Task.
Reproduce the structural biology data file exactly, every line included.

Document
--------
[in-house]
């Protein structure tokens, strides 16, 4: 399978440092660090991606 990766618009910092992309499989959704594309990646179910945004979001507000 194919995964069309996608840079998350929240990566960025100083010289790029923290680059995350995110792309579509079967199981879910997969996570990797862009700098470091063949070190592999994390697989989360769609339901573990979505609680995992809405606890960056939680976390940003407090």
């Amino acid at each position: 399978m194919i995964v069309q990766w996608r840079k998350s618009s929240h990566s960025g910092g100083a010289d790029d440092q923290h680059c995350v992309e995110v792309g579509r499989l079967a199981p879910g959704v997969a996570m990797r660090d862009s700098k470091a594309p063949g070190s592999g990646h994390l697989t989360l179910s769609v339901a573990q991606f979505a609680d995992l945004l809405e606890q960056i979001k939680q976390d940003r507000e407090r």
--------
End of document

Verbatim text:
[in-house]
């Protein structure tokens, strides 16, 4: 399978440092660090991606 990766618009910092992309499989959704594309990646179910945004979001507000 194919995964069309996608840079998350929240990566960025100083010289790029923290680059995350995110792309579509079967199981879910997969996570990797862009700098470091063949070190592999994390697989989360769609339901573990979505609680995992809405606890960056939680976390940003407090």
């Amino acid at each position: 399978m194919i995964v069309q990766w996608r840079k998350s618009s929240h990566s960025g910092g100083a010289d790029d440092q923290h680059c995350v992309e995110v792309g579509r499989l079967a199981p879910g959704v997969a996570m990797r660090d862009s700098k470091a594309p063949g070190s592999g990646h994390l697989t989360l179910s769609v339901a573990q991606f979505a609680d995992l945004l809405e606890q960056i979001k939680q976390d940003r507000e407090r």